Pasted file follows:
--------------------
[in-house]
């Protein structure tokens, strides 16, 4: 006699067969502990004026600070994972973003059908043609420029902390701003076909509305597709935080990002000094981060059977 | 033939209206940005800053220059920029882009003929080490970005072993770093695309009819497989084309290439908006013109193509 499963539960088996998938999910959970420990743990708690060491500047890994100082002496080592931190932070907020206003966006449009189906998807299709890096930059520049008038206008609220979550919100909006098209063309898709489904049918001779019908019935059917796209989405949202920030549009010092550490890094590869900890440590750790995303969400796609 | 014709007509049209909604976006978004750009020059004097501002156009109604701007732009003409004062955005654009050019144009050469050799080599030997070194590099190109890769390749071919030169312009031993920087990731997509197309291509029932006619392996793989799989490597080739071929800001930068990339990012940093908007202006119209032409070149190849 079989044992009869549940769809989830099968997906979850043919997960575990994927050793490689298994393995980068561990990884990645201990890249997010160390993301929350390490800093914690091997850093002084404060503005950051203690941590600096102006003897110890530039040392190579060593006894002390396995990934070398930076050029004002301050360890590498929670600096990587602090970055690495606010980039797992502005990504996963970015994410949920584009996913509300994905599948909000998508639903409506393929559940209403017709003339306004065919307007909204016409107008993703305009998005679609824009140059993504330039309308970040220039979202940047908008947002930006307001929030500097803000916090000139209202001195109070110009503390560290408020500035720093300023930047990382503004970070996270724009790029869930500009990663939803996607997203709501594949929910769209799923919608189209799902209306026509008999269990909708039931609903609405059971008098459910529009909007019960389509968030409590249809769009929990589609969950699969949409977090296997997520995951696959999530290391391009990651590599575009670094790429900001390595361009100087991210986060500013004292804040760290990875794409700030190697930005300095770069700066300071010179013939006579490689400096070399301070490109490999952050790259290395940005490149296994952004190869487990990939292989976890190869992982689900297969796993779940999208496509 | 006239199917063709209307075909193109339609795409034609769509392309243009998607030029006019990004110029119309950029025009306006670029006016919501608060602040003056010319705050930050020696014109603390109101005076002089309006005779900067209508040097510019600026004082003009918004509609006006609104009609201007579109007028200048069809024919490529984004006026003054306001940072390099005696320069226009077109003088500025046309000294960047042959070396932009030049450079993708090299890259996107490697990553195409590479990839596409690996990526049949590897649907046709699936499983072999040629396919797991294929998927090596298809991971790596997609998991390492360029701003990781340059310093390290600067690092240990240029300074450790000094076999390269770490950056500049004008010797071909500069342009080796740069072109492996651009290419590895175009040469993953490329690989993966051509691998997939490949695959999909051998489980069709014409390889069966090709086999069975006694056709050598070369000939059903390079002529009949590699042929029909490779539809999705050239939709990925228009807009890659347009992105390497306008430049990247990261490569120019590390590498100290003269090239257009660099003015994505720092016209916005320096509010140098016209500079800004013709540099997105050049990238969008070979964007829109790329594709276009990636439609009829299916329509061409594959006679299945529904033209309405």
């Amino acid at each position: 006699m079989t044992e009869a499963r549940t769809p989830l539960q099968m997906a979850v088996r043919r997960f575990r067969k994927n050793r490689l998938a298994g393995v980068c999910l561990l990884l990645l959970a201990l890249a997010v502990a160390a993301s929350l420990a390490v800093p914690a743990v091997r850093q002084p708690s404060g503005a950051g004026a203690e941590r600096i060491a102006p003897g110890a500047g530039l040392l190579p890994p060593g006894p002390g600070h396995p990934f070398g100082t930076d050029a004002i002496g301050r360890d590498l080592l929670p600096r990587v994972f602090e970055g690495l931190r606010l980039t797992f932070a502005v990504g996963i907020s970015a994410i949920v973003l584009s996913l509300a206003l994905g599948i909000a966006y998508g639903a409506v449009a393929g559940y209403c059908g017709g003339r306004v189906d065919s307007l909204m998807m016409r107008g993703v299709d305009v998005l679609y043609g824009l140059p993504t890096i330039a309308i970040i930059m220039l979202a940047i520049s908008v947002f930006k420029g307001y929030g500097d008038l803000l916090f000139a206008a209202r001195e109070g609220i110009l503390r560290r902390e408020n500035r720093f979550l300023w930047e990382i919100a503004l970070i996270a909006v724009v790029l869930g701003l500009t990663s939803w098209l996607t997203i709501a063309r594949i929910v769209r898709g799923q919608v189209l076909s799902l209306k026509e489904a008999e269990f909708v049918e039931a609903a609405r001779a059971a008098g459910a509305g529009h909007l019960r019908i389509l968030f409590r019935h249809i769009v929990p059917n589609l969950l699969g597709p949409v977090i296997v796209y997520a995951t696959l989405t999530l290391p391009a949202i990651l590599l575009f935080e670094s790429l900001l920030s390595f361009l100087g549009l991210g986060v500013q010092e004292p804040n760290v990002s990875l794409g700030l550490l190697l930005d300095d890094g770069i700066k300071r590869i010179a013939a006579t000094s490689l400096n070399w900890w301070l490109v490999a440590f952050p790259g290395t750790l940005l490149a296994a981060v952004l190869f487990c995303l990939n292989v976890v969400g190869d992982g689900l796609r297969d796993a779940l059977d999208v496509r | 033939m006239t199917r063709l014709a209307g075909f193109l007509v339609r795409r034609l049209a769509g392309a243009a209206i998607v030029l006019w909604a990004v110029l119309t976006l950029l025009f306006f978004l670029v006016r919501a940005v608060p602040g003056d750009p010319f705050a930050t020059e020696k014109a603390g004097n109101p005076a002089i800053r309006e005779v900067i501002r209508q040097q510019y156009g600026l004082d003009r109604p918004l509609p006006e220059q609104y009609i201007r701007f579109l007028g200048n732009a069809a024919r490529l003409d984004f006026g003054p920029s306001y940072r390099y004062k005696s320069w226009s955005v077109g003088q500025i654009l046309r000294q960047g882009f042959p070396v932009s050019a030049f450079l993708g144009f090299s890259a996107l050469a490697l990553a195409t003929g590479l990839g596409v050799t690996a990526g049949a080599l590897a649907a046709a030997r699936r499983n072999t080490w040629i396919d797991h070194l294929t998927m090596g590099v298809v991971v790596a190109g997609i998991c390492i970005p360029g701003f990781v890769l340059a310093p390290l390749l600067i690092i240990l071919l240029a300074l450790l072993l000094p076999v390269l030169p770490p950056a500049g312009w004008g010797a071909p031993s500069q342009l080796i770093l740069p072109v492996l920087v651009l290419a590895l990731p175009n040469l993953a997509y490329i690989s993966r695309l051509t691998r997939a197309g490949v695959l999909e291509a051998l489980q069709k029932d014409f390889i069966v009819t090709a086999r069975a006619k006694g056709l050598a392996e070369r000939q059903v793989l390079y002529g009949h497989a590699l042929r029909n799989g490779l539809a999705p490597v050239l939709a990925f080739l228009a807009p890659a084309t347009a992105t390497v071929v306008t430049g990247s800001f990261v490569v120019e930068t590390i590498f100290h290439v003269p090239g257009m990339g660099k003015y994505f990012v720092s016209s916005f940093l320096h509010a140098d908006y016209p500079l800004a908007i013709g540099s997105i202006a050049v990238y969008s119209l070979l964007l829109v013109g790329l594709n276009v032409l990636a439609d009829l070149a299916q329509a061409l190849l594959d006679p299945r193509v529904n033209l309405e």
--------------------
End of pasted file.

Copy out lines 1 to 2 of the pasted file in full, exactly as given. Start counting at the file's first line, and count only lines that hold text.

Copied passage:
[in-house]
């Protein structure tokens, strides 16, 4: 006699067969502990004026600070994972973003059908043609420029902390701003076909509305597709935080990002000094981060059977 | 033939209206940005800053220059920029882009003929080490970005072993770093695309009819497989084309290439908006013109193509 499963539960088996998938999910959970420990743990708690060491500047890994100082002496080592931190932070907020206003966006449009189906998807299709890096930059520049008038206008609220979550919100909006098209063309898709489904049918001779019908019935059917796209989405949202920030549009010092550490890094590869900890440590750790995303969400796609 | 014709007509049209909604976006978004750009020059004097501002156009109604701007732009003409004062955005654009050019144009050469050799080599030997070194590099190109890769390749071919030169312009031993920087990731997509197309291509029932006619392996793989799989490597080739071929800001930068990339990012940093908007202006119209032409070149190849 079989044992009869549940769809989830099968997906979850043919997960575990994927050793490689298994393995980068561990990884990645201990890249997010160390993301929350390490800093914690091997850093002084404060503005950051203690941590600096102006003897110890530039040392190579060593006894002390396995990934070398930076050029004002301050360890590498929670600096990587602090970055690495606010980039797992502005990504996963970015994410949920584009996913509300994905599948909000998508639903409506393929559940209403017709003339306004065919307007909204016409107008993703305009998005679609824009140059993504330039309308970040220039979202940047908008947002930006307001929030500097803000916090000139209202001195109070110009503390560290408020500035720093300023930047990382503004970070996270724009790029869930500009990663939803996607997203709501594949929910769209799923919608189209799902209306026509008999269990909708039931609903609405059971008098459910529009909007019960389509968030409590249809769009929990589609969950699969949409977090296997997520995951696959999530290391391009990651590599575009670094790429900001390595361009100087991210986060500013004292804040760290990875794409700030190697930005300095770069700066300071010179013939006579490689400096070399301070490109490999952050790259290395940005490149296994952004190869487990990939292989976890190869992982689900297969796993779940999208496509 | 006239199917063709209307075909193109339609795409034609769509392309243009998607030029006019990004110029119309950029025009306006670029006016919501608060602040003056010319705050930050020696014109603390109101005076002089309006005779900067209508040097510019600026004082003009918004509609006006609104009609201007579109007028200048069809024919490529984004006026003054306001940072390099005696320069226009077109003088500025046309000294960047042959070396932009030049450079993708090299890259996107490697990553195409590479990839596409690996990526049949590897649907046709699936499983072999040629396919797991294929998927090596298809991971790596997609998991390492360029701003990781340059310093390290600067690092240990240029300074450790000094076999390269770490950056500049004008010797071909500069342009080796740069072109492996651009290419590895175009040469993953490329690989993966051509691998997939490949695959999909051998489980069709014409390889069966090709086999069975006694056709050598070369000939059903390079002529009949590699042929029909490779539809999705050239939709990925228009807009890659347009992105390497306008430049990247990261490569120019590390590498100290003269090239257009660099003015994505720092016209916005320096509010140098016209500079800004013709540099997105050049990238969008070979964007829109790329594709276009990636439609009829299916329509061409594959006679299945529904033209309405």